Mark Cuban: How Selling Stamps as a Kid Helped Me See Why Digital Assets Are the Future of Business

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Long before Mark Cuban became a self-made billionaire, he was a kid growing up in Pittsburgh selling baseball cards and stamps, trying to make an extra buck.

Now, remembering those days helps him understand the next generation and its interest in digital goods and digital assets like bitcoin, he said in a blog post published Sunday.

"[W]hen I got to be about 15 and started going to stamp shows to add to my collection, I quickly realized that there were inefficiencies in that market," Cuban wrote. "The same stamp was selling for different prices at multiple stamp dealers at the same show. It didn't take me long to realize I could buy from one and sell to another." Cuban would buy a stamp for 50 cents and sell it an hour later for $25.

He compared this experience to what has happened with Reddit WallStreetBets and its traders buying GameStop and other stocks.

"Watching what has happened with Wall Street Bets reminds me of those days," he said of the subreddit that initially spread the word about buying GameStop stock, helping spark a frenzy. "There are inefficiencies and traditions in every marketplace that have become so engrained by the power players that they literally think they are 'rules' that most, if not all participants will follow," Cuban wrote. "Until they don't."

Back in the day, it was "a kid finding discarded items, cleaning them up and selling them on eBay, turning this into a business," Cuban wrote.

But more recently, "finding inefficiencies has followed an interesting path from purely analog when I was a kid, you had to have something, go somewhere and sell face to face or by mail, or use an intermediary like a broker, to using the internet and sites like eBay or other marketplaces to sell their physical goods."

"Now we are seeing the next step in that evolution" with digital assets like bitcoin and stocks being sold via apps or online and smart contracts (the kind of contract used in blockchain), Cuban wrote.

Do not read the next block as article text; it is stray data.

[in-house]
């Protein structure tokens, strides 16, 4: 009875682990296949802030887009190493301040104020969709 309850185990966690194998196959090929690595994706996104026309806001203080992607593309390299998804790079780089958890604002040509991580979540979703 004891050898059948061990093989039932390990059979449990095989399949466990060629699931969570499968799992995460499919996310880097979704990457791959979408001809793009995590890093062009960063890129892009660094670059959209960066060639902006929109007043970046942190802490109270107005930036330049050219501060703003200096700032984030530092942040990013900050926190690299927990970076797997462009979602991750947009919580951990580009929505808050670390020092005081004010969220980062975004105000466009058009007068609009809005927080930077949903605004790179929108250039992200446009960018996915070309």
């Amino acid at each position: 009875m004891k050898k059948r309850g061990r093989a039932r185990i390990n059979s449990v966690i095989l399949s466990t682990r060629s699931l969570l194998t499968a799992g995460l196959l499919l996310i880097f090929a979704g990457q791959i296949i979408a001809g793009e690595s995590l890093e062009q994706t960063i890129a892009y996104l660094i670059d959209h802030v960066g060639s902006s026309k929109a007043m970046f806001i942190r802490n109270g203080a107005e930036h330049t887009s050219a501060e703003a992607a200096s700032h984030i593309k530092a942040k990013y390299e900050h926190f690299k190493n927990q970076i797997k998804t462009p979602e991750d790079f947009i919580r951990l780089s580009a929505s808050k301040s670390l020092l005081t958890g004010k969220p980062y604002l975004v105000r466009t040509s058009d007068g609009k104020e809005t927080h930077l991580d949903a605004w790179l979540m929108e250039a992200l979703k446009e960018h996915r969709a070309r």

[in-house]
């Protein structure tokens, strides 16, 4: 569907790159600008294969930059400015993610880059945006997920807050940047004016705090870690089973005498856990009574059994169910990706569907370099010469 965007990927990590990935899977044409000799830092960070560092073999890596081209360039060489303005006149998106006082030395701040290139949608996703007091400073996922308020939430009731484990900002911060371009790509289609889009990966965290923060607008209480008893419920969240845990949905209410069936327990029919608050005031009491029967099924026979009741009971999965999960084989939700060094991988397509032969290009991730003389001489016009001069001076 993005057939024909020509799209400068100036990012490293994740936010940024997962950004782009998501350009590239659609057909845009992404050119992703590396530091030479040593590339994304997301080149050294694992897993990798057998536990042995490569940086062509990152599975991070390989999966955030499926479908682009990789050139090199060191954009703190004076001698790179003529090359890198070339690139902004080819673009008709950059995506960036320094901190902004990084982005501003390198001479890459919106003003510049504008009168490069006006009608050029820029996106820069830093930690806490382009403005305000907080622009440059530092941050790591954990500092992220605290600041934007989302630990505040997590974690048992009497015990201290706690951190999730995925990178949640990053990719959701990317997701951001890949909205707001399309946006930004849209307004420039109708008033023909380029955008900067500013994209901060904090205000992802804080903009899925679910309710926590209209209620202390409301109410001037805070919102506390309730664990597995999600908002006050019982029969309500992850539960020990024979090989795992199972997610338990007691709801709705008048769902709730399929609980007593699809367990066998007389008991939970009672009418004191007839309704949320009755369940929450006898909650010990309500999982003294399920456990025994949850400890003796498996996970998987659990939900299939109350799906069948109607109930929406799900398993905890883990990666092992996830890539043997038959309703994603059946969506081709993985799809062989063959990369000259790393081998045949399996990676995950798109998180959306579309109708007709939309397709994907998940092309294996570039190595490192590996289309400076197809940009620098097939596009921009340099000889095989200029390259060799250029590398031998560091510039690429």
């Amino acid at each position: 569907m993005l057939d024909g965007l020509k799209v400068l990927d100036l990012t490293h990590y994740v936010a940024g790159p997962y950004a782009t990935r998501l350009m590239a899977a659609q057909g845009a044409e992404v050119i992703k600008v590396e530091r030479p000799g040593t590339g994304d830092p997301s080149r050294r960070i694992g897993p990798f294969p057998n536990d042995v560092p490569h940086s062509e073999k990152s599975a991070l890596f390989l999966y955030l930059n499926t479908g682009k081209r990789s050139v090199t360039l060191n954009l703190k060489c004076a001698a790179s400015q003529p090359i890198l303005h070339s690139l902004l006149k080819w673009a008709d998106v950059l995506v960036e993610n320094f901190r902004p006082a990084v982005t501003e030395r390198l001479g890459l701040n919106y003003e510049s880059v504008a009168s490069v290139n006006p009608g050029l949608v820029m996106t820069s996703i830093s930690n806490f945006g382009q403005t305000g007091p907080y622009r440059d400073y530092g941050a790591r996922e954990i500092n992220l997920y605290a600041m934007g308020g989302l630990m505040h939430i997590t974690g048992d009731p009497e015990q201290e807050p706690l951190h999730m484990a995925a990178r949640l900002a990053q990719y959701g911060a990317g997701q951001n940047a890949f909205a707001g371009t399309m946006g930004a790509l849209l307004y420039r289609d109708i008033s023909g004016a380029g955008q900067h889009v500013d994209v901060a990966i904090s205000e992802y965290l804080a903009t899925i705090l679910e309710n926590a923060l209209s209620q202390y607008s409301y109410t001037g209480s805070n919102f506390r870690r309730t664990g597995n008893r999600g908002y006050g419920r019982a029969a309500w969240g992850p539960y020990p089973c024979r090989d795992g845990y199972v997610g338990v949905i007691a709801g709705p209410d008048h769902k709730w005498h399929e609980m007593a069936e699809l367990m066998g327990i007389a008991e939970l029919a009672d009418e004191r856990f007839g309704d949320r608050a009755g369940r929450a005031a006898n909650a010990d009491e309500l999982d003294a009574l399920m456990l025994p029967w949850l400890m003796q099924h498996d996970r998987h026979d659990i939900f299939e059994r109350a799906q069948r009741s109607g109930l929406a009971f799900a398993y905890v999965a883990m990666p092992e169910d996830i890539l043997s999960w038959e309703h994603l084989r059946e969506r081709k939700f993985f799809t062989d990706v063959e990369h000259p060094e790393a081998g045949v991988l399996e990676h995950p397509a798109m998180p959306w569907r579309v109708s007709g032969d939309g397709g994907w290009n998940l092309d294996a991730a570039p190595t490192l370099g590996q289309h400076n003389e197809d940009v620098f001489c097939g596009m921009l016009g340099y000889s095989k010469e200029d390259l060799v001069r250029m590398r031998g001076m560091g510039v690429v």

"What happens when literally anything digital can be a store of value?"

Although seasoned investors and experts are concerned by the GameStop trading frenzy and speculative trading, Cuban says it is the beginning of a digital shift by the next generation.

Cuban predicts the next generation will find value in digital assets — from any digital good, including any creation made online, to different cryptocurrencies, like bitcoin and ether (the cryptocurrency powered by Ethereum) — which will be easier to maintain than physical assets, he wrote.

To sell collectibles like stamps or cards, an owner must store them, keep them in pristine condition, protect them and when selling, take on risk when delivering them, Cuban wrote. "Because much of the industry is person to person, there are a variety of other risks and costs introduced... All of these are expensive, time consuming, risk increasing and annoying."

But with digital goods and digital marketplaces, "you have all the fun, none of those risks and the value is still set by the same laws of supply and demand," Cuban wrote. (Of course, there are risks associated with digital goods, as fintech experts point out – cryptocurrency, for example, can be volatile.)

Crypto supporters have felt this way for a while — those who own bitcoin say it is a store of value that can be used to hedge against the U.S. dollar and inflation, for instance. Lately, bitcoin has also gained support from bigger investors, like Paul Tudor Jones and Stanley Druckenmiller; from notable financial companies, like PayPal and Fidelity; and from Square and MicroStrategy, who used their balance sheets to buy bitcoin.

Although Cuban warns people to be cautious with cryptocurrency like bitcoin, he has invested money into crypto himself. He also recently auctioned digital goods online, including a Mavs Suns Game Day Experience video, via crypto tokens called an NFTs, or non‑fungible tokens. (Each such NFT is unique and "holds the image" of the digital creation "with all allocated data associated," according to digital marketplace Mintable, which Cuban used for the auction.)

Cuban even owns a digital "Maxi Kleber dunk Moment" card that he considers a collectible and just as valuable as a physical sport card. Although Cuban said he wouldn't sell his, other digital Maxi Kleber dunk sets have sold for anywhere from $35 to as much as $800 on the NBA Top Shot website.

"This generation knows that a smart contract and the digital good it reflects or a CryptoAsset are a better investment than old school see, touch or feel uses," Cuban wrote. "It took me collecting stamps and baseball cards to truly understand why this is true."

Disclosure: CNBC owns the exclusive off-network cable rights to "Shark Tank."

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